The people of Lamu are known as the Swahili. They are merchants, fishers, boat builders and sailors, farmers and craftspeople whose lives are interwoven with the religion of Islam. They are a modest community and in public women wear what is called a shuka or bui bui, known in the West as a veil. Men wear a sarong or a kanzu, a white gown that reaches the feet. On their head the men wear a kofia, a delicately embroidered hat, to show their devotion to Islam. In Lamu Town alone, there are over 40 mosques. Islam is the warp and weft of life here and it provides the community with rich values of equality and respect and welcoming visitors to their islands.

Lamu was a rich and cosmopolitan port in the 17th to the early 19th centuries. The monsoon winds brought sailing vessels laden with trading goods to the Swahili coast and, later, when the winds shifted around, sent them back again with local products in exchange. Merchant city states grew in the region, enabled by the wealth accrued from successful trading links and Lamu’s position of power and wealth grew as well. Artisans flourished in this environment including boat builders, masons and wood carvers who built large dhows, created exquisite interior spaces of homes and mosques, as well as magnificent entryways through which the entitled passed. Stately houses of the wealthy merchant families graced the town and today many of these houses have been renovated keeping traditional Swahili architectural forms alive while adding modern conveniences.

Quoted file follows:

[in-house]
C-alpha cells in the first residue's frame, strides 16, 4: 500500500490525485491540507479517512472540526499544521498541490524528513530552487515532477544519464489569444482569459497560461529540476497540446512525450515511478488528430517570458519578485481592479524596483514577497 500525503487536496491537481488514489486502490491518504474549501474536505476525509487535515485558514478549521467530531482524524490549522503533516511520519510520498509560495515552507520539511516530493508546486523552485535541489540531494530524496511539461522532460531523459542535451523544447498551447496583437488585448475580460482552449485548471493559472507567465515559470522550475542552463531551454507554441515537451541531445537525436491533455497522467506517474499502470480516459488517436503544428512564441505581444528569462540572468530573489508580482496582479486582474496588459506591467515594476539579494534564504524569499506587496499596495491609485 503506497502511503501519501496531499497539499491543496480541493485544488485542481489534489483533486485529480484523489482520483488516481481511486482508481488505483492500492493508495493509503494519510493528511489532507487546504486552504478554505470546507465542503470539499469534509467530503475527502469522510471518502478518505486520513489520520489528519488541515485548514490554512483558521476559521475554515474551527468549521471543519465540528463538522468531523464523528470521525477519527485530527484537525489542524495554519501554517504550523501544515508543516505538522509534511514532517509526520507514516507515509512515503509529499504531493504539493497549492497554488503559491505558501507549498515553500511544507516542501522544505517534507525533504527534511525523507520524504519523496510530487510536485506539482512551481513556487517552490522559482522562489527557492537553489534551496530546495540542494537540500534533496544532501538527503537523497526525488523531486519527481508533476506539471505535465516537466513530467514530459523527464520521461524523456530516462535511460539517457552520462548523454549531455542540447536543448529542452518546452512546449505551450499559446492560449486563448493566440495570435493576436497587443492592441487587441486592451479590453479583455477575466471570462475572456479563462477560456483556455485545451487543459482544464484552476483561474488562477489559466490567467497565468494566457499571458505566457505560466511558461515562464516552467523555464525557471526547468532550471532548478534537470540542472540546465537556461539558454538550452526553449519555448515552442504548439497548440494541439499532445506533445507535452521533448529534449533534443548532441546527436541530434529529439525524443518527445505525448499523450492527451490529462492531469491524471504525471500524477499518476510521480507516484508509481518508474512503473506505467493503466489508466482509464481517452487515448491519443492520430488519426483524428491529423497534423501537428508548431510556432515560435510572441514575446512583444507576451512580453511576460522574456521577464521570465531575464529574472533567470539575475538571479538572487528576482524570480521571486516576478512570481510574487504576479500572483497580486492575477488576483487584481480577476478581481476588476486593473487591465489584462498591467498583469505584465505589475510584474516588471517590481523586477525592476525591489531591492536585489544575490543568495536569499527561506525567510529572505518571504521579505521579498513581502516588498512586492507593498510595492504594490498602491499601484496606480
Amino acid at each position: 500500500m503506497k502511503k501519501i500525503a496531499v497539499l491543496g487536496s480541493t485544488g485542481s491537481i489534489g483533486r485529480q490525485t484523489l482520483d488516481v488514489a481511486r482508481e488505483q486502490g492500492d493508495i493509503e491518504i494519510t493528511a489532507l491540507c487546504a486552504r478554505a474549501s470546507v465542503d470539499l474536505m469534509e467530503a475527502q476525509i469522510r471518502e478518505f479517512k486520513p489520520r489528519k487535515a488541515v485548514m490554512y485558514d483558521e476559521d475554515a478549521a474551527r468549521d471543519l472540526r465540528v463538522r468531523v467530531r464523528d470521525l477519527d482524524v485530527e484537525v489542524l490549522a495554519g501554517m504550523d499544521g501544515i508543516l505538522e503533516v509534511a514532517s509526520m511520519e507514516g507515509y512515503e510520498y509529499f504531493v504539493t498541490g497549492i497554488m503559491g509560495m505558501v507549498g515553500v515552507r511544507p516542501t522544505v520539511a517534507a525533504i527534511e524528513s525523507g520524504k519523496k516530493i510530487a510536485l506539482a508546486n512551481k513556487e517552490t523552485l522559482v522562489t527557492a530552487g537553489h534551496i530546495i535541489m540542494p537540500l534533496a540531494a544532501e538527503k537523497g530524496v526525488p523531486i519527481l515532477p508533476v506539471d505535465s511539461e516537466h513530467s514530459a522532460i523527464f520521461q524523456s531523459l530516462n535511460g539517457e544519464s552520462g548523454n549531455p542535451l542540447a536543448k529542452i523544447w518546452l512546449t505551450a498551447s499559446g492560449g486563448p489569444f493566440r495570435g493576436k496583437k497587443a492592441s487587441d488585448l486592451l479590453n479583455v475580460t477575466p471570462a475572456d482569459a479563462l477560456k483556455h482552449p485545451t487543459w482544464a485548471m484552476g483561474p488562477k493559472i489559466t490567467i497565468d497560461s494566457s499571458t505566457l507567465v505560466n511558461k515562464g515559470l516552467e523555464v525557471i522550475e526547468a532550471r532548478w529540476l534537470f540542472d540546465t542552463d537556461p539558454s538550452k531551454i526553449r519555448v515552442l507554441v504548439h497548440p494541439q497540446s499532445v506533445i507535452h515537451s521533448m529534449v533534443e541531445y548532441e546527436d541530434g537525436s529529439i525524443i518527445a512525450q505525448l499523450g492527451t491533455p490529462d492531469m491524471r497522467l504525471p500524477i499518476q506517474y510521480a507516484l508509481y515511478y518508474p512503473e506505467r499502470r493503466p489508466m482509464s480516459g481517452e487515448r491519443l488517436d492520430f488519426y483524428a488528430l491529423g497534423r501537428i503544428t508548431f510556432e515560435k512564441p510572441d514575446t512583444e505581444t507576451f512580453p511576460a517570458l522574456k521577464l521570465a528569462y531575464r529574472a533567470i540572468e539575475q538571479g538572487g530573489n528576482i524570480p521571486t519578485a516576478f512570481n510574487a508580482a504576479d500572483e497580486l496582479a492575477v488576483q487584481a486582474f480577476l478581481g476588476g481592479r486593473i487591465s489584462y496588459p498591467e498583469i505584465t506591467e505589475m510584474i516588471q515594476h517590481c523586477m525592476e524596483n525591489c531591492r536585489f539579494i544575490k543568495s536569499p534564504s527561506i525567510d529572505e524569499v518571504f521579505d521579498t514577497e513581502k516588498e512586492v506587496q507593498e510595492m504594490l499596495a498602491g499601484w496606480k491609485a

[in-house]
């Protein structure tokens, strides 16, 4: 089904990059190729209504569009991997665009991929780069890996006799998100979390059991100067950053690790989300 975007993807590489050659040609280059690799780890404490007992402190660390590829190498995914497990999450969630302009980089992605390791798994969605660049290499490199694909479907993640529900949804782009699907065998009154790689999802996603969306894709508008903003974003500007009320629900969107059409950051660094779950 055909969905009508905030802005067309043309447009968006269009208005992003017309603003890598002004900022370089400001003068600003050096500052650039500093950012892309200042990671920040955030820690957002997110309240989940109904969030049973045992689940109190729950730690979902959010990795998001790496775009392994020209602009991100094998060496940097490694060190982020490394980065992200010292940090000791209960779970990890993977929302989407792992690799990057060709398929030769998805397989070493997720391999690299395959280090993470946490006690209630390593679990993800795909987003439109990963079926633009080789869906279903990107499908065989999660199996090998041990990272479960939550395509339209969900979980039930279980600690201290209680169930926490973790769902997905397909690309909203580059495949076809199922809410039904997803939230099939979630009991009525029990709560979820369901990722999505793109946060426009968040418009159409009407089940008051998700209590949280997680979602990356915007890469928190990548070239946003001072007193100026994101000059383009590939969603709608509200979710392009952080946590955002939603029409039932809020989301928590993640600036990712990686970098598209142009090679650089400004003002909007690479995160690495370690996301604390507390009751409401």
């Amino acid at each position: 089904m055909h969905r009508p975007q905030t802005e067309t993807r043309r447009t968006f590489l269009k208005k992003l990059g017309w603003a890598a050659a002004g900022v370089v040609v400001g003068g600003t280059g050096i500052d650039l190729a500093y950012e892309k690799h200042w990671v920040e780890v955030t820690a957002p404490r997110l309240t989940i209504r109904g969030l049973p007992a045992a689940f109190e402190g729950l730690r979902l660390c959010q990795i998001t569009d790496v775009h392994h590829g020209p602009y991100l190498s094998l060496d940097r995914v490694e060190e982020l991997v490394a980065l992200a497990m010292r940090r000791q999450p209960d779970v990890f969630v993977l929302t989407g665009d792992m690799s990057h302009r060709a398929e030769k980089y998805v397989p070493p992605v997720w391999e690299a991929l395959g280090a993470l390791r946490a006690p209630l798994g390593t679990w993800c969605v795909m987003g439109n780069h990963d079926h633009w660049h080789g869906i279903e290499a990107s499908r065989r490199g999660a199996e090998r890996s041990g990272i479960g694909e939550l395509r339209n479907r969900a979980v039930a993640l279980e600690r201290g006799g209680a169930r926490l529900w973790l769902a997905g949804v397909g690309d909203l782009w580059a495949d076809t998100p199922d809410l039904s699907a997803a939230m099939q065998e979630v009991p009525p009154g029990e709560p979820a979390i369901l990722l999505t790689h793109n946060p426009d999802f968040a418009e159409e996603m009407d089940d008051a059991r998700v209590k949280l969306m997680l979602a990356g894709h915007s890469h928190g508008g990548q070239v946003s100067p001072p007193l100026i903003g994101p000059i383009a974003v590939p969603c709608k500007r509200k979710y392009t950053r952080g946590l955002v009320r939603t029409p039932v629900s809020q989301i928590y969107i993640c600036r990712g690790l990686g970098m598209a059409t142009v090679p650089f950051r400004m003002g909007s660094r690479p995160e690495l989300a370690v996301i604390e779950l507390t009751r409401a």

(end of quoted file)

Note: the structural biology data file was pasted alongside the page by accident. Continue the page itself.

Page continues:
Weddings are extremely important affairs in Lamu. They connect families in the area and create a joyous mood in the whole community. There are stick dances, known as kirumbizi, on the seafront for men and the public to watch and there are parties and dances for the women. Often the festivities go on for three days and the night is filled with music.

Swahili music and poetry are valued art forms in the community, and like with most music, there is the mix of traditional and contemporary. To the uninitiated, the contemporary music sounds like a mixture of Indian and Arabic with tabla drum beats. The traditional is heavy with percussion instruments and horns. Each type of music has its place in this vibrant society. Festivals often bring the best of Swahili music to Lamu to play to packed audiences in the town square.